I can’t begin to explain the variety of emotions I experienced while reading Ms. Pohlman’s first book. It’s full of subtle humor and I was surprised to find myself laughing out loud. At the other end of the emotional spectrum, this touching, heartwarming account brought me to tears. I truly enjoyed my time with the Pohlman family and I highly recommend this book to all. If there is a negative, it’s only that, far too quickly I came to that last page. I wanted more and when Susan Pohlman writes another book, whether fiction or non-fiction, I’ll be there to get my copy.



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By Lisa Gardner

Bantam Hardcover, December 2006


Buy Link for mass-market paperback: http://www.amazon.com/Gone-Lisa-Gardner/dp/0553588079


An abandoned car—motor running, door open, purse still on the seat. Sergeant Kincaid of The Oregon State Police has seen it before and it’s never good. It usually means a suicide. But in this case he’s wrong, as the kidnapper contacts the local news with his ransom demands. When ex FBI profiler, Pierce Quincy is called in, it’s not to profile the case, but because the missing person is his wife, Lorraine (Rainie), an ex-cop who now works freelance cases with her husband.

While dealing with an especially heartbreaking case of the rape and murder of a mother and her young daughter, Rainie becomes obsessed with the case, as well as similar ones. This leads to severe depression and a resumption of her drinking problem after fifteen years of sobriety. Quincy loves his wife, but sometimes love just isn’t enough and he moves out in an effort to shock Rainie into coming to her senses. Now she’s gone and he’ll do anything to get her back.

Neither Quincy nor Rainie have led charmed lives. Both have ghosts and enemies from the past. With the kidnapper continually making impossible demands, Quincy comes to believe it’s not about money, but is personal. Has one of the ghosts from Rainie’s past finally caught up with her and is now seeking revenge?

GONE starts with an interesting premise and the plot moves along pretty well for the most part. I read the book straight through, so it definitely held my interest. This was my first Quincy/Rainie story by Lisa Gardner, but I know there are others featuring this same hero/heroine. Perhaps if I’d read those first, I might have been more sympathetic to their plight. Unfortunately I just couldn’t seem to generate a lot of interest in these two. Rainie seemed more pathetic than courageous and Quincy, although great hero material, was just boring. I guessed the kidnapper’s identity very early on, but that wouldn’t have mattered if I’d cared more about the protagonists. 

The story is well written and the suspense fairly high, but I found the characters more boring than interesting and some of the scenes totally unbelievable. When a woman is bound—hands and feet, blindfolded and gagged, it’s just not realistic to believe she could come anywhere near close to besting her attacker. Even for a tough ex-cop, this would be ludicrous, especially after being so apathetic in the beginning. In another scene Rainie moves around and fights like someone in peak fit condition—this after a severe beating, messed up knee, no nourishment for several days and half freezing. Sorry, but I didn’t buy it.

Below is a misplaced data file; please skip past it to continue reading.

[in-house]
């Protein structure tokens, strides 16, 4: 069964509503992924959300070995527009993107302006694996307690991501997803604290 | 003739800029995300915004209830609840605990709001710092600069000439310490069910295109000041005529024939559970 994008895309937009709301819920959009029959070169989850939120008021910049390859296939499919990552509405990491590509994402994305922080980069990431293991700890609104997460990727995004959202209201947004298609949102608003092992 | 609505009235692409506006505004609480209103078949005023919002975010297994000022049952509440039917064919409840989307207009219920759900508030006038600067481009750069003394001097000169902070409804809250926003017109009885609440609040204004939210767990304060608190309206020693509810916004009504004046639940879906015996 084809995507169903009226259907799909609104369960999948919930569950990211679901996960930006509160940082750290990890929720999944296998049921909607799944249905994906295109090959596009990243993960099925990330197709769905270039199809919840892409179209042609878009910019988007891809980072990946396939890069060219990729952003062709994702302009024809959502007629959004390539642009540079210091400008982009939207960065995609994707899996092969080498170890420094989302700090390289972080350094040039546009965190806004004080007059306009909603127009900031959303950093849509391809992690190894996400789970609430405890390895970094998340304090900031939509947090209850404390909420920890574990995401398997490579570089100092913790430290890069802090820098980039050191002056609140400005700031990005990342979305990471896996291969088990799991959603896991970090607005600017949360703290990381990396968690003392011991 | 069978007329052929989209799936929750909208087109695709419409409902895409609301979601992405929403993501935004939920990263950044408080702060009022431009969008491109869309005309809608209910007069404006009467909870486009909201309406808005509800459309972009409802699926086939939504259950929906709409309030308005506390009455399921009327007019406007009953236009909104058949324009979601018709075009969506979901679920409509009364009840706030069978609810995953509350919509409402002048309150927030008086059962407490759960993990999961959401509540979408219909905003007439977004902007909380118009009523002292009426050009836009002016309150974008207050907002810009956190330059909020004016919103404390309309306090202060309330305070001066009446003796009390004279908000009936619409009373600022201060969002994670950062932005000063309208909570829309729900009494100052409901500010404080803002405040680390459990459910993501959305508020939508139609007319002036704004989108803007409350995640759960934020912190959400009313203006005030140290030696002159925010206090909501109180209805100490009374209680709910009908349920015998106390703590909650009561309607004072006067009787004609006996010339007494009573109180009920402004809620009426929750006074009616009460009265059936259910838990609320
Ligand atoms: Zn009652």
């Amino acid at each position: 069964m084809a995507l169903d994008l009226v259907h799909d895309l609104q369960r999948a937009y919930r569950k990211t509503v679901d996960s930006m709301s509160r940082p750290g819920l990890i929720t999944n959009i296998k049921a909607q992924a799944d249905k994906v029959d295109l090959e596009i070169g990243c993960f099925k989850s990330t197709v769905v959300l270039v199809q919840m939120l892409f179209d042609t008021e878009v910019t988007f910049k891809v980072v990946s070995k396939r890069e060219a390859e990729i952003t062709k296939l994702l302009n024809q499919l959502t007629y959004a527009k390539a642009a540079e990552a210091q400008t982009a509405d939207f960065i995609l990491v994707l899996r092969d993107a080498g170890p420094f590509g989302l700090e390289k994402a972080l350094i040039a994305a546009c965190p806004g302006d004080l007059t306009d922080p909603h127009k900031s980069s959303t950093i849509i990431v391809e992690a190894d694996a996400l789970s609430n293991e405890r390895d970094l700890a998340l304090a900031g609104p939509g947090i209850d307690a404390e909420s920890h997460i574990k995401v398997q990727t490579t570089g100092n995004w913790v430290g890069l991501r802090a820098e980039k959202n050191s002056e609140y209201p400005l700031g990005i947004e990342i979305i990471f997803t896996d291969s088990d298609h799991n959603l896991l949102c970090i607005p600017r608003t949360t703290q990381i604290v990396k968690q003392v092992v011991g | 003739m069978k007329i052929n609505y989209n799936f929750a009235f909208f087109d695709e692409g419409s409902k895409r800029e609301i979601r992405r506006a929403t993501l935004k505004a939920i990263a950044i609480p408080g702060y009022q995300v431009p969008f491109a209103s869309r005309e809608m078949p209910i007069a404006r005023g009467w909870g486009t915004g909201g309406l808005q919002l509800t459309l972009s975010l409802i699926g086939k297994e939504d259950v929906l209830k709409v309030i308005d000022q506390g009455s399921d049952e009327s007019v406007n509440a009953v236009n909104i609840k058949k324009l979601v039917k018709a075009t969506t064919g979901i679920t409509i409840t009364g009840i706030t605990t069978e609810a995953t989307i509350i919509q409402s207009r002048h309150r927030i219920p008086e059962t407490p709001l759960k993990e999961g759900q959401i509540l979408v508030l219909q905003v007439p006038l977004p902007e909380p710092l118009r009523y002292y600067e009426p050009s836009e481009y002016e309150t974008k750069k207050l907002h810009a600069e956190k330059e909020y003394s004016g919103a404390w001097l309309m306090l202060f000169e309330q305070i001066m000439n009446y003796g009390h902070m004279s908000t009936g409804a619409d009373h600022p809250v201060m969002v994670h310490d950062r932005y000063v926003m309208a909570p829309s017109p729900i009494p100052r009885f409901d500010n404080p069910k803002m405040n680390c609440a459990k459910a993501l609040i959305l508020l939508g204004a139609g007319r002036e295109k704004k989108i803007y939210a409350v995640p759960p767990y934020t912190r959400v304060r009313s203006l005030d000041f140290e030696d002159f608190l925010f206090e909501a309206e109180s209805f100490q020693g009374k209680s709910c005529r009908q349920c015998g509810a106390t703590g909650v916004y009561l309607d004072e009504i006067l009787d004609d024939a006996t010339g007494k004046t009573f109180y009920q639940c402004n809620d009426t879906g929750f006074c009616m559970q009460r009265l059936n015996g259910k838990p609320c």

If you love Lisa Gardner and her Quincy/Rainie characters, you’ll probably love this one as well. If you’ve never read any other stories featuring these same people, I suggest you read the other books featuring them before reading this one.



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gone-tomorrowGone Tomorrow

Lee Child

Delacorte Press, 2009

Buy Link: http://www.amazon.com/Gone-Tomorrow-Jack-Reacher-No/dp/0385340575/

Try as I might, it’s never been easy for me to turn lemons into lemonade. What can I say? I’m not a “glass half full” kind of gal. But if anything good can come out of a teacher spending the first three days of her summer vacation with torn ligaments and pulled back muscles, then I would have to say that one thing would be three full days of sitting, feet propped on a chair, and reading. Completely uninterrupted by household tasks. Completely guilt-free. And I would have to say that hands-down Lee Child’s GONE TOMORROW would be the perfect book.

If I am not a “glass half full” kind of gal, I am even less a fan of tough guy, blood and guts fiction, so when a friend recommended this book, I don’t mind telling you, I was skeptical.

The story opens with the novel’s hero, Jack Reacher, sitting in a New York City subway car at two o’clock in the morning. An ex-Military cop, Reacher is well trained in the arts of defense and survival. He knows what a suicide bomber looks like. And on that muggy, September morning he’s pretty sure he’s sitting across the aisle from one…

The first chapter of this book consists of four pulse-pounding, tightly written pages. By the time I reached the words Chapter Two I was thoroughly hooked. With his broad knowledge of all things Military and a super-keen eye for details, Lee Child creates a story full of compelling characters and provocative situations that continually shift, keeping the reader perpetually on edge. Mystery. Suspense. Political intrigue. GONE TOMORROW has it all.

Downsized from the army after thirteen years of service, Jack Reacher is smart, tough, and oh-so-sexy. But he is far from perfect, and it is his flaws that make him so endearing. Reacher sometimes feels his age. He makes mistakes. But he learns from them, and comes back tougher and more determined than ever. The novel’s secondary characters, Theresa Lee, a NYC cop with a conscience, John Sansom, a clean politician with a terrible secret, and Lila Hoth, a beautiful millionaire with ties to Al Quaeda, are cast dead-on in their roles without being stereotypical. They add flavor and credibility to this fast paced, NY City story.   

Judging from the inside flap, I’ve got some catching up to do. GONE TOMORROW is Lee Child’s thirteenth in the Jack Reacher series. I definitely won’t wait for another back injury to get reacquainted with my new favorite tough guy!